Bombers Return to Baghdad; 212 Killed, 184 Wounded

by , August 25, 2014

Baghdad and two cities south of the capital suffered from a number of bombs targeting civilians. Across the country, at least 212 people and 184 more were wounded.

Meanwhile, Prime Minister-Designate Haider al-Abadi cautioned militias to stop acting independently. The warning comes three days after Shi’ite militias purportedly shot up a Sunni mosque in Imam Weis.

In Baghdad, a suicide bomber killed 15 people during noon prayers in the Baghdad al-Jadida district and wounded at least 32 more. A roadside bomb targeting police in Doura instead killed three civilians and wounded 11 more. Also in Doura, a sticky bomb killed a civilian. Two people were killed and 10 were wounded during a blast in Shabb. Bombs in the Kadhimiya and Utifiya neighborhoods killed three people and wounded 15 more.

Twelve people were killed and 31 more were wounded in a Karbala car bombing.

Another car bomb killed 11 people and wounded 26 more in Hilla.

In Mosul, three dead women were found.

Three dumped bodies were found in Kirkuk.

Militants beheaded three policemen in Qayara.

In Mahmoudiya, a roadside bomb wounded three civilians.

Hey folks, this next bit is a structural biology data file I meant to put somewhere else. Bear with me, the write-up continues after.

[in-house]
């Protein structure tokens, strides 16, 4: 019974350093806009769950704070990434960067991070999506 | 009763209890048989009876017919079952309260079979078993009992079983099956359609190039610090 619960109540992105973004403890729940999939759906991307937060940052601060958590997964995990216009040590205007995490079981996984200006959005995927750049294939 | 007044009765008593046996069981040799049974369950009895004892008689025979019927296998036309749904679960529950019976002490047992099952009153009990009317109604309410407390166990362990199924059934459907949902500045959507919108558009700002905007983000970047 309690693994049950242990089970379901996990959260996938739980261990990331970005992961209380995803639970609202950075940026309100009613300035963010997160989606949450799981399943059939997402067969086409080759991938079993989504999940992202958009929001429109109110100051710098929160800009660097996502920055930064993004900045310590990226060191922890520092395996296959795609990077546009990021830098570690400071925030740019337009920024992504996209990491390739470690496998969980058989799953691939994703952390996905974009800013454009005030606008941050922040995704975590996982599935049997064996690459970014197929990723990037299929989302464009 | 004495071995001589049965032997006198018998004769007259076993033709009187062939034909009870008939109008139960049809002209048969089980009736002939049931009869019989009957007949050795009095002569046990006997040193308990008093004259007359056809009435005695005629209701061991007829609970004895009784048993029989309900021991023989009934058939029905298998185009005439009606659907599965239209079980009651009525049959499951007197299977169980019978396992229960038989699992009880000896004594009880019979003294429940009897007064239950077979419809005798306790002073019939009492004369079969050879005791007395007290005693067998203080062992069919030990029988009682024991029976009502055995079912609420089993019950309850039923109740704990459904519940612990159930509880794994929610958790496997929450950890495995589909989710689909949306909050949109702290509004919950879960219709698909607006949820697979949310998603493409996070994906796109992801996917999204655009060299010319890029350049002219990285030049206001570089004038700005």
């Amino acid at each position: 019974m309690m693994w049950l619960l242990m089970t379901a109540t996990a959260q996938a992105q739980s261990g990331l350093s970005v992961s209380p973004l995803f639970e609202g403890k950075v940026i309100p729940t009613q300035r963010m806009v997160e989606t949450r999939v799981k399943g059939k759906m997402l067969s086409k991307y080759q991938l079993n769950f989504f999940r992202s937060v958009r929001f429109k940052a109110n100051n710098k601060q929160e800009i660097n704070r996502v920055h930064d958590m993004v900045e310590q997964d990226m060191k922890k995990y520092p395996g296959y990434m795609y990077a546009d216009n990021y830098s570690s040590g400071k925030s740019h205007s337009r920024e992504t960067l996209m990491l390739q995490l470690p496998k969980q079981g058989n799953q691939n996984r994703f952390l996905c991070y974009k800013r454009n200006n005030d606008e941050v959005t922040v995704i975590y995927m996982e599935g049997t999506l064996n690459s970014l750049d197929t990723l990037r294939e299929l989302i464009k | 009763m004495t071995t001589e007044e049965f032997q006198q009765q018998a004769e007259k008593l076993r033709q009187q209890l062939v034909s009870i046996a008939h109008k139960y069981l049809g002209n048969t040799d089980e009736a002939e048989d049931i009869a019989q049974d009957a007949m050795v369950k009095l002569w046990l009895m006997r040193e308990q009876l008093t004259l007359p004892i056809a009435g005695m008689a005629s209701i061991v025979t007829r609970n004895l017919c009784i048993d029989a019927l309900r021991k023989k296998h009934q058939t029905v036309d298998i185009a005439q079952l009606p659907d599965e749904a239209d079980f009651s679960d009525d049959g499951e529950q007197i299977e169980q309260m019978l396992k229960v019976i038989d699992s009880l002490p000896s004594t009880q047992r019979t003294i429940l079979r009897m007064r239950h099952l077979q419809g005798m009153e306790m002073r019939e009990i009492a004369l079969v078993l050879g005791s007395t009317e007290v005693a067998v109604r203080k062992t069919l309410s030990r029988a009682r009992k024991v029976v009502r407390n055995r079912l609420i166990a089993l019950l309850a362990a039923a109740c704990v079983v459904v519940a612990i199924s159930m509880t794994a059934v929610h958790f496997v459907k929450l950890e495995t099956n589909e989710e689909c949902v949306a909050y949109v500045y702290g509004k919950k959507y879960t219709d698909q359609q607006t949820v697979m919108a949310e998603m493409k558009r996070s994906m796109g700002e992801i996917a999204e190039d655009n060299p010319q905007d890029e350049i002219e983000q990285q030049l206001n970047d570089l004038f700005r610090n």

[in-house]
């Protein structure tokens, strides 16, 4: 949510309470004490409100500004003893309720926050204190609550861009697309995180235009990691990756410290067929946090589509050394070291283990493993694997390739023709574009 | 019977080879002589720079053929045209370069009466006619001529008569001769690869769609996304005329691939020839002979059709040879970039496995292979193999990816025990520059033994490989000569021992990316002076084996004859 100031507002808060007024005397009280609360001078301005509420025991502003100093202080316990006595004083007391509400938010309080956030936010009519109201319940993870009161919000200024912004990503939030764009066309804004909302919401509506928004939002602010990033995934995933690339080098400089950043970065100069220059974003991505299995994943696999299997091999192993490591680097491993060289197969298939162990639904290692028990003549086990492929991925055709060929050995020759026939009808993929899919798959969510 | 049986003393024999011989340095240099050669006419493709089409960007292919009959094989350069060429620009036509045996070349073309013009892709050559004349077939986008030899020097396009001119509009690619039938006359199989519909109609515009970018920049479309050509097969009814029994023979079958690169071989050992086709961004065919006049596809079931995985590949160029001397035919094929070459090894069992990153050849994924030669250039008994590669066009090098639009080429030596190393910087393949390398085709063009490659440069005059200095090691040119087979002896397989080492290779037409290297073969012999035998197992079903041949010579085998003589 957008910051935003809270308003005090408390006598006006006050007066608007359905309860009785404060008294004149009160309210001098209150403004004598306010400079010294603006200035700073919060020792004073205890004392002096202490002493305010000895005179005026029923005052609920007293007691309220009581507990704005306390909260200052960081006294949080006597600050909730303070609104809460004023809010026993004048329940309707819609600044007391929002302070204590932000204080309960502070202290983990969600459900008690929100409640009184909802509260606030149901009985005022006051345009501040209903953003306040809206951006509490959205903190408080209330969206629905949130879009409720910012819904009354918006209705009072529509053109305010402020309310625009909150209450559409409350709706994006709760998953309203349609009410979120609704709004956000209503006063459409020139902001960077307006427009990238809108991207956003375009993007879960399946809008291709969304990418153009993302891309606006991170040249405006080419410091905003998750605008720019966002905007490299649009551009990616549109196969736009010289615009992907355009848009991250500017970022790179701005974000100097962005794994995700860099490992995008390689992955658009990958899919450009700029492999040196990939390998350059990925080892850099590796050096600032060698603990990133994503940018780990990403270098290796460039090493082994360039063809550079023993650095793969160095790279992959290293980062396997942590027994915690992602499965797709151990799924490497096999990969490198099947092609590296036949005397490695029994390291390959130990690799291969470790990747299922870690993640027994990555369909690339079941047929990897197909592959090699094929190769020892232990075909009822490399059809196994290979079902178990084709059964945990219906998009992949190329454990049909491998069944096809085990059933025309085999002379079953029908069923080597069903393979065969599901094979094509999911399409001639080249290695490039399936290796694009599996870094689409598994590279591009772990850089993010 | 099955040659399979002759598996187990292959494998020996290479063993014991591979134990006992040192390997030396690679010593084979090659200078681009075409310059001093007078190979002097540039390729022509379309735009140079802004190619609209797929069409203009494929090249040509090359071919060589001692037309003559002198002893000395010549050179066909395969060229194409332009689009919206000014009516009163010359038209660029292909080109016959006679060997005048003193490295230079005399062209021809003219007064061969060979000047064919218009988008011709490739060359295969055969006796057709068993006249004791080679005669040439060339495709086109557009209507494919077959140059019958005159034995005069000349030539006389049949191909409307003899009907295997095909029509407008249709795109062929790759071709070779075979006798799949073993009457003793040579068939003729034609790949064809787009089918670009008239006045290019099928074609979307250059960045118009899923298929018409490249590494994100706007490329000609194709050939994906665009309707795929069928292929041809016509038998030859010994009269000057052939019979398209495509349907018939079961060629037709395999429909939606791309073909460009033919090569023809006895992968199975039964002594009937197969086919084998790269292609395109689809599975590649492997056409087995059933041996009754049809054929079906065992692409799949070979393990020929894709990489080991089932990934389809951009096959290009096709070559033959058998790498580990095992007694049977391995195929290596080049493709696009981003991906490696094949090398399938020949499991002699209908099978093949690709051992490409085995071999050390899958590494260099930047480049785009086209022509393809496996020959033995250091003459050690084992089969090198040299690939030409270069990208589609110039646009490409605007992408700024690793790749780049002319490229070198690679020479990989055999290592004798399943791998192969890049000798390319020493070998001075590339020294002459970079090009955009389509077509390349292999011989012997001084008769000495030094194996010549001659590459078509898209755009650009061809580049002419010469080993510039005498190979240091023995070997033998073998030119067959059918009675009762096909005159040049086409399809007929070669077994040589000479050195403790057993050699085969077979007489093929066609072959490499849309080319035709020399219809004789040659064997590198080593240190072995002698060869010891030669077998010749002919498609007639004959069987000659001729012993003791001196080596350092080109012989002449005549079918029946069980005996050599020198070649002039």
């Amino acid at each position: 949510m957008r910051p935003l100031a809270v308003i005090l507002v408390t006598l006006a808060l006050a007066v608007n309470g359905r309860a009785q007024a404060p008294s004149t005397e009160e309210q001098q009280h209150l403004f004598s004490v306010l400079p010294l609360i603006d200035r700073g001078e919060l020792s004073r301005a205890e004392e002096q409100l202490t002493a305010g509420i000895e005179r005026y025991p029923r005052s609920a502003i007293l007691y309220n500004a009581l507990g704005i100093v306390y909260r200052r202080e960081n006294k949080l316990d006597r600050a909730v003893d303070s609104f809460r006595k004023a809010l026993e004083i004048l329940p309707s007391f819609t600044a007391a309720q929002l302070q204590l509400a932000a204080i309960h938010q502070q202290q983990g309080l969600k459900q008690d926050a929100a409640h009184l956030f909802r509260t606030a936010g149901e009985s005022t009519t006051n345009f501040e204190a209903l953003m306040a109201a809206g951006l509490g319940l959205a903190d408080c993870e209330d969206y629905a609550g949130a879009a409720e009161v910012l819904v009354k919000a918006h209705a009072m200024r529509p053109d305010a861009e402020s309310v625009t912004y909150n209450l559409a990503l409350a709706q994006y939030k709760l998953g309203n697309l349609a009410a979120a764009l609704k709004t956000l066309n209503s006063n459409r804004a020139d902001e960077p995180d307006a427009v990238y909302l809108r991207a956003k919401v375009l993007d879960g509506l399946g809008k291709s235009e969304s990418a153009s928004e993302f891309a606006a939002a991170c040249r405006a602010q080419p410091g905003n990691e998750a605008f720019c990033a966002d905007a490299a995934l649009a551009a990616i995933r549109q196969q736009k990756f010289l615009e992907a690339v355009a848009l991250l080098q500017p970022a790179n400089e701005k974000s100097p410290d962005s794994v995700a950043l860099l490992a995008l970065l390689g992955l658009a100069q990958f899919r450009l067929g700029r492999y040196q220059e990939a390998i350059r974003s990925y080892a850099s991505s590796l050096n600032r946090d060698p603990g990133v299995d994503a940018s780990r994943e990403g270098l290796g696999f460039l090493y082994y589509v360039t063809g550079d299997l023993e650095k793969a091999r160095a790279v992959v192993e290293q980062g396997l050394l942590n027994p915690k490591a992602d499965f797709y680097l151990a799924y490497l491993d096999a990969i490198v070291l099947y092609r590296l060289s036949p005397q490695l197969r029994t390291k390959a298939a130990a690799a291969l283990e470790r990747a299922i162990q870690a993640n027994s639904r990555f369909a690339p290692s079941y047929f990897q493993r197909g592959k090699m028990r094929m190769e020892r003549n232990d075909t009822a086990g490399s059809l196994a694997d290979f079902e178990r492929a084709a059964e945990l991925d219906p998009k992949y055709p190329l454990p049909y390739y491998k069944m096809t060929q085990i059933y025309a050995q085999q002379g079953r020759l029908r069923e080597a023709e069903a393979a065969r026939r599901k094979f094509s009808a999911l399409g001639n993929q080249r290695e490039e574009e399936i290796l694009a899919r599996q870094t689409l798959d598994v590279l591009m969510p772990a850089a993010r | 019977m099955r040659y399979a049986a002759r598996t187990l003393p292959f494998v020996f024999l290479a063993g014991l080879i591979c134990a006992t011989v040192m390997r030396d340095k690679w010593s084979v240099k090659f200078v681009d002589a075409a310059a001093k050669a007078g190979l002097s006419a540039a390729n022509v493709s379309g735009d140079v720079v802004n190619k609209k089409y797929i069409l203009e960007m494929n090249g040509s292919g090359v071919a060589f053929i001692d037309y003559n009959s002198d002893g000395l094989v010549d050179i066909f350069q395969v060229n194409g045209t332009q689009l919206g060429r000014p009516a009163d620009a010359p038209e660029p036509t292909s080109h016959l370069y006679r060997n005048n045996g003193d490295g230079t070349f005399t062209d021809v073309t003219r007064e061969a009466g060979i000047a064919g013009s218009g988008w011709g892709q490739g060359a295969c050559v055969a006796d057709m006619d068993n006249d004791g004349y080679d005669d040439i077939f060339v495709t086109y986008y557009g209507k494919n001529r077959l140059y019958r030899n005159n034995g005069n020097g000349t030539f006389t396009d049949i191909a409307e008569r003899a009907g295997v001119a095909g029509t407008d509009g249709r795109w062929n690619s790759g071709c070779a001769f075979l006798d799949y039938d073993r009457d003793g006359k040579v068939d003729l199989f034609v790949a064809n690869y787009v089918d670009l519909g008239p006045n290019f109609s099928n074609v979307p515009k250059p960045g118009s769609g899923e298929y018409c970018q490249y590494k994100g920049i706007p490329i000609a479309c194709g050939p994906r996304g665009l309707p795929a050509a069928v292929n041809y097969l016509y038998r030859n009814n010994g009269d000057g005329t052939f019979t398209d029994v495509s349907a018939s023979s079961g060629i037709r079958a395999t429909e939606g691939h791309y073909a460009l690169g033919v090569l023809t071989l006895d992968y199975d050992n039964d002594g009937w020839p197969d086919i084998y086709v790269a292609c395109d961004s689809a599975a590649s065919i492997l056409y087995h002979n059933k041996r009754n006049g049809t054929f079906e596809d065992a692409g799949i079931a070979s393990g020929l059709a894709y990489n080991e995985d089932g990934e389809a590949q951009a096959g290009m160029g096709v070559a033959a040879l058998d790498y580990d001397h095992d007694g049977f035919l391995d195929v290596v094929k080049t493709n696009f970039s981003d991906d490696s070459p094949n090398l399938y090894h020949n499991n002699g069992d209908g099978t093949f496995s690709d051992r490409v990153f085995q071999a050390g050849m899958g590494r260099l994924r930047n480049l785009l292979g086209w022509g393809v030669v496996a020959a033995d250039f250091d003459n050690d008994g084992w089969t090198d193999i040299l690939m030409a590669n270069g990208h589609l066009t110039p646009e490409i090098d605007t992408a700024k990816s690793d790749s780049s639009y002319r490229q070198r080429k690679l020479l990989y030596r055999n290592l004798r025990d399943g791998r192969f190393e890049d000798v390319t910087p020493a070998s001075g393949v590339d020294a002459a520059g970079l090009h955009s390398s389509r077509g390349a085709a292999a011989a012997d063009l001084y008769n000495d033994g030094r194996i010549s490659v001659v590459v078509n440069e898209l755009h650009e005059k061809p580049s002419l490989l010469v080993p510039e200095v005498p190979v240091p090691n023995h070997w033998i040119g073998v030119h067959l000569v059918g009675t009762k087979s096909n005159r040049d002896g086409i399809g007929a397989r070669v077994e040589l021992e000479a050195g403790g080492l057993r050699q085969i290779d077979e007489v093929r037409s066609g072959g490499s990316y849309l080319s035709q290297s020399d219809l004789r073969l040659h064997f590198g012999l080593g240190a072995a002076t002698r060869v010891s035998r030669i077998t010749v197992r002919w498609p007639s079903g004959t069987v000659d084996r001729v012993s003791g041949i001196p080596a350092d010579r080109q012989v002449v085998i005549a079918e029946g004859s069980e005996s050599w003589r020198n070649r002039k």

A bomb injured a shepherd who was tending to his sheep in Iskandariya.

Peshmerga forces stopped the Islamic State from infiltrating Tuz. Seventeen militants were killed and 36 more were wounded. Two Peshmerga fighters were killed and four more were wounded.

In Falluja, 45 militants were killed and dozens more were injured during airstrikes. Security forces on the ground killed three more.

Ten militants were killed during airstrikes in Suleiman Bek.

In Garma, airstrikes killed 10 militants, including their leader.

Airstrikes in Khalidiya and Albu Bali left 43 militants dead.

More than 20 militants were killed during airstrikes in Duluiya.

In Jalawla, a militant leader and two aides were killed during an airstrike.

A clash in Himreen left two militants dead.

An operation in Haditha left many militant dead.

Airstrikes were implemented in Daquq, and in Baiji.

Read more by Margaret Griffis